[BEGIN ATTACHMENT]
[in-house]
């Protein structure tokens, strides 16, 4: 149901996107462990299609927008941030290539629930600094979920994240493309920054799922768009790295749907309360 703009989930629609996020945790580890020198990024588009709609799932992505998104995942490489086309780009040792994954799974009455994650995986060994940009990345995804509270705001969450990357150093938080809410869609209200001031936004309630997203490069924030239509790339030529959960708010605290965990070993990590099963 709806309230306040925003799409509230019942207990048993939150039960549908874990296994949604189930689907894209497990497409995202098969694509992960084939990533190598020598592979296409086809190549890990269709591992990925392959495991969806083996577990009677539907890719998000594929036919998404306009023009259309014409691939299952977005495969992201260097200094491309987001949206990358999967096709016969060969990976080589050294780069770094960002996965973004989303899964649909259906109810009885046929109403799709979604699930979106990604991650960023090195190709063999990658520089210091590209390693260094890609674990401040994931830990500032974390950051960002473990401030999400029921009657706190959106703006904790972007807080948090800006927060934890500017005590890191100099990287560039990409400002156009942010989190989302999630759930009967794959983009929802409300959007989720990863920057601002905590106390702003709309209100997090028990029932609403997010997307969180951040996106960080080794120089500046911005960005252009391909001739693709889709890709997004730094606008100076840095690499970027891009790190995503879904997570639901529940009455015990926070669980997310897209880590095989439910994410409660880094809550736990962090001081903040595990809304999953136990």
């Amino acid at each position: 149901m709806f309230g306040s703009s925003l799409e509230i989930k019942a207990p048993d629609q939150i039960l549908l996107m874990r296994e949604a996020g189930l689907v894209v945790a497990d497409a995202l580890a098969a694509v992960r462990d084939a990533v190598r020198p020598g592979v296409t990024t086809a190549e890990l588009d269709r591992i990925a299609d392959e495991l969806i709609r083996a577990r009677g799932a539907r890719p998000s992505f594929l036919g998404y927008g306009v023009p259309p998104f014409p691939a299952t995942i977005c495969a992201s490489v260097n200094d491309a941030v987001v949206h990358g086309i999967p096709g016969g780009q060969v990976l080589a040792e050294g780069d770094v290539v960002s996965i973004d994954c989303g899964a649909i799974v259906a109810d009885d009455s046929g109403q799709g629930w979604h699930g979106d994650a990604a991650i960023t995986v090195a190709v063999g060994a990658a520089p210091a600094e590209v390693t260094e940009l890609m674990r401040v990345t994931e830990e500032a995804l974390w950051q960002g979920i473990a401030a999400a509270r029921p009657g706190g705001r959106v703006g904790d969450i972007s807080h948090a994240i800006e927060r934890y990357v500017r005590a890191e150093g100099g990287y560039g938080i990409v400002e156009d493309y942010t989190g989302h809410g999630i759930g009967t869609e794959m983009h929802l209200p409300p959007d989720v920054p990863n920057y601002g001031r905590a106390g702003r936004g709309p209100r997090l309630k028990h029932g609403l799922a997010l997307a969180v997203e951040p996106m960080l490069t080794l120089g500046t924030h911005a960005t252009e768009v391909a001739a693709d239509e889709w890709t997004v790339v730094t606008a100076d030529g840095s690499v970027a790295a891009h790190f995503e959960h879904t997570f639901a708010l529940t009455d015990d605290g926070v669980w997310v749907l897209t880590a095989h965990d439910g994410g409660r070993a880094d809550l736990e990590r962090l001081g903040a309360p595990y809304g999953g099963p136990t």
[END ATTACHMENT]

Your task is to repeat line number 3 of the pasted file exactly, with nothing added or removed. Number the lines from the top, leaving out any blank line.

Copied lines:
């Amino acid at each position: 149901m709806f309230g306040s703009s925003l799409e509230i989930k019942a207990p048993d629609q939150i039960l549908l996107m874990r296994e949604a996020g189930l689907v894209v945790a497990d497409a995202l580890a098969a694509v992960r462990d084939a990533v190598r020198p020598g592979v296409t990024t086809a190549e890990l588009d269709r591992i990925a299609d392959e495991l969806i709609r083996a577990r009677g799932a539907r890719p998000s992505f594929l036919g998404y927008g306009v023009p259309p998104f014409p691939a299952t995942i977005c495969a992201s490489v260097n200094d491309a941030v987001v949206h990358g086309i999967p096709g016969g780009q060969v990976l080589a040792e050294g780069d770094v290539v960002s996965i973004d994954c989303g899964a649909i799974v259906a109810d009885d009455s046929g109403q799709g629930w979604h699930g979106d994650a990604a991650i960023t995986v090195a190709v063999g060994a990658a520089p210091a600094e590209v390693t260094e940009l890609m674990r401040v990345t994931e830990e500032a995804l974390w950051q960002g979920i473990a401030a999400a509270r029921p009657g706190g705001r959106v703006g904790d969450i972007s807080h948090a994240i800006e927060r934890y990357v500017r005590a890191e150093g100099g990287y560039g938080i990409v400002e156009d493309y942010t989190g989302h809410g999630i759930g009967t869609e794959m983009h929802l209200p409300p959007d989720v920054p990863n920057y601002g001031r905590a106390g702003r936004g709309p209100r997090l309630k028990h029932g609403l799922a997010l997307a969180v997203e951040p996106m960080l490069t080794l120089g500046t924030h911005a960005t252009e768009v391909a001739a693709d239509e889709w890709t997004v790339v730094t606008a100076d030529g840095s690499v970027a790295a891009h790190f995503e959960h879904t997570f639901a708010l529940t009455d015990d605290g926070v669980w997310v749907l897209t880590a095989h965990d439910g994410g409660r070993a880094d809550l736990e990590r962090l001081g903040a309360p595990y809304g999953g099963p136990t």